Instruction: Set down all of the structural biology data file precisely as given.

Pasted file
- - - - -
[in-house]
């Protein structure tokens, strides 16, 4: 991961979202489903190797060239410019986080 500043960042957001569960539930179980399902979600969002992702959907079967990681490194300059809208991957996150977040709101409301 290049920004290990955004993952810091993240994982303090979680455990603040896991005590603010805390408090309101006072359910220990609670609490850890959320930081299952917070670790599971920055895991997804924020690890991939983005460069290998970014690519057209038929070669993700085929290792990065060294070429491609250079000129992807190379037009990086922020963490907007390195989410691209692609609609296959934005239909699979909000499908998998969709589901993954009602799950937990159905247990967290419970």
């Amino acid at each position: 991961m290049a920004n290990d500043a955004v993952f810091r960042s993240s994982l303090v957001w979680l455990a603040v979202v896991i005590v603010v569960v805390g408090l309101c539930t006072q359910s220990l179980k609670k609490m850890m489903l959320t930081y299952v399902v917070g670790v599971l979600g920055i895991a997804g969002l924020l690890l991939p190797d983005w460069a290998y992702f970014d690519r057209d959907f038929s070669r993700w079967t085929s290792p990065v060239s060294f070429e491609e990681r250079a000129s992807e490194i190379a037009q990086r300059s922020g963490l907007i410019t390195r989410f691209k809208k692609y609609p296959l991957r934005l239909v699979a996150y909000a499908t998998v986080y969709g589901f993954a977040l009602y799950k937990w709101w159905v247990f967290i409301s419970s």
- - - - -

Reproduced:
[in-house]
């Protein structure tokens, strides 16, 4: 991961979202489903190797060239410019986080 500043960042957001569960539930179980399902979600969002992702959907079967990681490194300059809208991957996150977040709101409301 290049920004290990955004993952810091993240994982303090979680455990603040896991005590603010805390408090309101006072359910220990609670609490850890959320930081299952917070670790599971920055895991997804924020690890991939983005460069290998970014690519057209038929070669993700085929290792990065060294070429491609250079000129992807190379037009990086922020963490907007390195989410691209692609609609296959934005239909699979909000499908998998969709589901993954009602799950937990159905247990967290419970």
């Amino acid at each position: 991961m290049a920004n290990d500043a955004v993952f810091r960042s993240s994982l303090v957001w979680l455990a603040v979202v896991i005590v603010v569960v805390g408090l309101c539930t006072q359910s220990l179980k609670k609490m850890m489903l959320t930081y299952v399902v917070g670790v599971l979600g920055i895991a997804g969002l924020l690890l991939p190797d983005w460069a290998y992702f970014d690519r057209d959907f038929s070669r993700w079967t085929s290792p990065v060239s060294f070429e491609e990681r250079a000129s992807e490194i190379a037009q990086r300059s922020g963490l907007i410019t390195r989410f691209k809208k692609y609609p296959l991957r934005l239909v699979a996150y909000a499908t998998v986080y969709g589901f993954a977040l009602y799950k937990w709101w159905v247990f967290i409301s419970s």